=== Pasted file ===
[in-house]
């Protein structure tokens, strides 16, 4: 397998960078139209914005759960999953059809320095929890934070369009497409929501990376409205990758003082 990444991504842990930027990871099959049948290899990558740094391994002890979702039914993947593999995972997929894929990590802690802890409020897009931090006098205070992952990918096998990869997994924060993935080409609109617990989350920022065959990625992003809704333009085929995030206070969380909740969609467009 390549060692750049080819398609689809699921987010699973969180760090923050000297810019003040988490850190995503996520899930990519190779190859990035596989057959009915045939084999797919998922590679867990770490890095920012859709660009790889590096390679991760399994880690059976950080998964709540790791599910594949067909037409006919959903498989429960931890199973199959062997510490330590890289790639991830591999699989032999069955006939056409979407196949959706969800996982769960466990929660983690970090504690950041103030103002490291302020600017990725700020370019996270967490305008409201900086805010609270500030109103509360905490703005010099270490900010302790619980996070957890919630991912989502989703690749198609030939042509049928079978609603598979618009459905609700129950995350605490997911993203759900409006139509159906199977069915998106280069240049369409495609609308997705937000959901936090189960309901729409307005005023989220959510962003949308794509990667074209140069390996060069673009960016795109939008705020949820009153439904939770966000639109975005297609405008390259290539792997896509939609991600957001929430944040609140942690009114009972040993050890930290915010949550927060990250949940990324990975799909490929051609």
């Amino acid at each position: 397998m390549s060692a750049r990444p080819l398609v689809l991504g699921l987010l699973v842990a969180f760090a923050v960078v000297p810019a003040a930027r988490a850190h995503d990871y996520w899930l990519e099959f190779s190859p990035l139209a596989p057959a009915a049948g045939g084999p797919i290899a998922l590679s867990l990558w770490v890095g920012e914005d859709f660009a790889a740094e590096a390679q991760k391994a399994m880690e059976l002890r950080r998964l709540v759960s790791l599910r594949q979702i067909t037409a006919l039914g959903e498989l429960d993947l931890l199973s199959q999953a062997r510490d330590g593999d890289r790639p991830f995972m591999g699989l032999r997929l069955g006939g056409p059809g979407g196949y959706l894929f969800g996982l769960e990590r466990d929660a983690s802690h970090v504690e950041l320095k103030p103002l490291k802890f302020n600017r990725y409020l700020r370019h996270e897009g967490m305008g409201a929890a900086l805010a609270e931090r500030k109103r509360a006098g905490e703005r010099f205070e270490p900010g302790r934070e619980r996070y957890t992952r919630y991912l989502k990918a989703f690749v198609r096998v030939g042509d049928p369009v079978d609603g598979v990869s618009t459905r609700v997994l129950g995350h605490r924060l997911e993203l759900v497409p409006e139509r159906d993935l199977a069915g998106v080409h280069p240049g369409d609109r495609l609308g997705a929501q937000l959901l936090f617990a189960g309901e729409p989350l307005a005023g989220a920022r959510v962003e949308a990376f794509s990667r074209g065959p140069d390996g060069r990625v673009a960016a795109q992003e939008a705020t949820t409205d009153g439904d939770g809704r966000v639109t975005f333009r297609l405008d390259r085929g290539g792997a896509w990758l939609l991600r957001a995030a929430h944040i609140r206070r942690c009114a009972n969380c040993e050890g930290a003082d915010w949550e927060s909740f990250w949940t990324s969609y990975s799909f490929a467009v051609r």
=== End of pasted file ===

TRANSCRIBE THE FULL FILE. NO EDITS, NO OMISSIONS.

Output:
[in-house]
């Protein structure tokens, strides 16, 4: 397998960078139209914005759960999953059809320095929890934070369009497409929501990376409205990758003082 990444991504842990930027990871099959049948290899990558740094391994002890979702039914993947593999995972997929894929990590802690802890409020897009931090006098205070992952990918096998990869997994924060993935080409609109617990989350920022065959990625992003809704333009085929995030206070969380909740969609467009 390549060692750049080819398609689809699921987010699973969180760090923050000297810019003040988490850190995503996520899930990519190779190859990035596989057959009915045939084999797919998922590679867990770490890095920012859709660009790889590096390679991760399994880690059976950080998964709540790791599910594949067909037409006919959903498989429960931890199973199959062997510490330590890289790639991830591999699989032999069955006939056409979407196949959706969800996982769960466990929660983690970090504690950041103030103002490291302020600017990725700020370019996270967490305008409201900086805010609270500030109103509360905490703005010099270490900010302790619980996070957890919630991912989502989703690749198609030939042509049928079978609603598979618009459905609700129950995350605490997911993203759900409006139509159906199977069915998106280069240049369409495609609308997705937000959901936090189960309901729409307005005023989220959510962003949308794509990667074209140069390996060069673009960016795109939008705020949820009153439904939770966000639109975005297609405008390259290539792997896509939609991600957001929430944040609140942690009114009972040993050890930290915010949550927060990250949940990324990975799909490929051609």
């Amino acid at each position: 397998m390549s060692a750049r990444p080819l398609v689809l991504g699921l987010l699973v842990a969180f760090a923050v960078v000297p810019a003040a930027r988490a850190h995503d990871y996520w899930l990519e099959f190779s190859p990035l139209a596989p057959a009915a049948g045939g084999p797919i290899a998922l590679s867990l990558w770490v890095g920012e914005d859709f660009a790889a740094e590096a390679q991760k391994a399994m880690e059976l002890r950080r998964l709540v759960s790791l599910r594949q979702i067909t037409a006919l039914g959903e498989l429960d993947l931890l199973s199959q999953a062997r510490d330590g593999d890289r790639p991830f995972m591999g699989l032999r997929l069955g006939g056409p059809g979407g196949y959706l894929f969800g996982l769960e990590r466990d929660a983690s802690h970090v504690e950041l320095k103030p103002l490291k802890f302020n600017r990725y409020l700020r370019h996270e897009g967490m305008g409201a929890a900086l805010a609270e931090r500030k109103r509360a006098g905490e703005r010099f205070e270490p900010g302790r934070e619980r996070y957890t992952r919630y991912l989502k990918a989703f690749v198609r096998v030939g042509d049928p369009v079978d609603g598979v990869s618009t459905r609700v997994l129950g995350h605490r924060l997911e993203l759900v497409p409006e139509r159906d993935l199977a069915g998106v080409h280069p240049g369409d609109r495609l609308g997705a929501q937000l959901l936090f617990a189960g309901e729409p989350l307005a005023g989220a920022r959510v962003e949308a990376f794509s990667r074209g065959p140069d390996g060069r990625v673009a960016a795109q992003e939008a705020t949820t409205d009153g439904d939770g809704r966000v639109t975005f333009r297609l405008d390259r085929g290539g792997a896509w990758l939609l991600r957001a995030a929430h944040i609140r206070r942690c009114a009972n969380c040993e050890g930290a003082d915010w949550e927060s909740f990250w949940t990324s969609y990975s799909f490929a467009v051609r």